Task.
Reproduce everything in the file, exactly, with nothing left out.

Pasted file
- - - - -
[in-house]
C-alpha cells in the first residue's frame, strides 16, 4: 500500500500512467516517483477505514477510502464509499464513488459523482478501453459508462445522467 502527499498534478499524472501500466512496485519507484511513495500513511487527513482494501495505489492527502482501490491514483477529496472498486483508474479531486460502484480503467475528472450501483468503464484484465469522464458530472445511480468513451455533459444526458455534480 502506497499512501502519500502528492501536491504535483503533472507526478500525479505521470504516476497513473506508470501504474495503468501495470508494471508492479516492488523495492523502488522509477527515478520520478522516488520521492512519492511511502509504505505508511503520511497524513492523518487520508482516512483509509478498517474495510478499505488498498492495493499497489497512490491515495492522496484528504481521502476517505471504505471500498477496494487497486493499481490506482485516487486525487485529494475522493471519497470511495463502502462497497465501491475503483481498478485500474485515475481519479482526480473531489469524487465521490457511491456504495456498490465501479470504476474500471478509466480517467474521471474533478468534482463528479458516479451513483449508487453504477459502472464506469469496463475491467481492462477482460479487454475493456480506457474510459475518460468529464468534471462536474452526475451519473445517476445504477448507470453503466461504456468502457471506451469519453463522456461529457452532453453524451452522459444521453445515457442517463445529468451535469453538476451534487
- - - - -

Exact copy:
[in-house]
C-alpha cells in the first residue's frame, strides 16, 4: 500500500500512467516517483477505514477510502464509499464513488459523482478501453459508462445522467 502527499498534478499524472501500466512496485519507484511513495500513511487527513482494501495505489492527502482501490491514483477529496472498486483508474479531486460502484480503467475528472450501483468503464484484465469522464458530472445511480468513451455533459444526458455534480 502506497499512501502519500502528492501536491504535483503533472507526478500525479505521470504516476497513473506508470501504474495503468501495470508494471508492479516492488523495492523502488522509477527515478520520478522516488520521492512519492511511502509504505505508511503520511497524513492523518487520508482516512483509509478498517474495510478499505488498498492495493499497489497512490491515495492522496484528504481521502476517505471504505471500498477496494487497486493499481490506482485516487486525487485529494475522493471519497470511495463502502462497497465501491475503483481498478485500474485515475481519479482526480473531489469524487465521490457511491456504495456498490465501479470504476474500471478509466480517467474521471474533478468534482463528479458516479451513483449508487453504477459502472464506469469496463475491467481492462477482460479487454475493456480506457474510459475518460468529464468534471462536474452526475451519473445517476445504477448507470453503466461504456468502457471506451469519453463522456461529457452532453453524451452522459444521453445515457442517463445529468451535469453538476451534487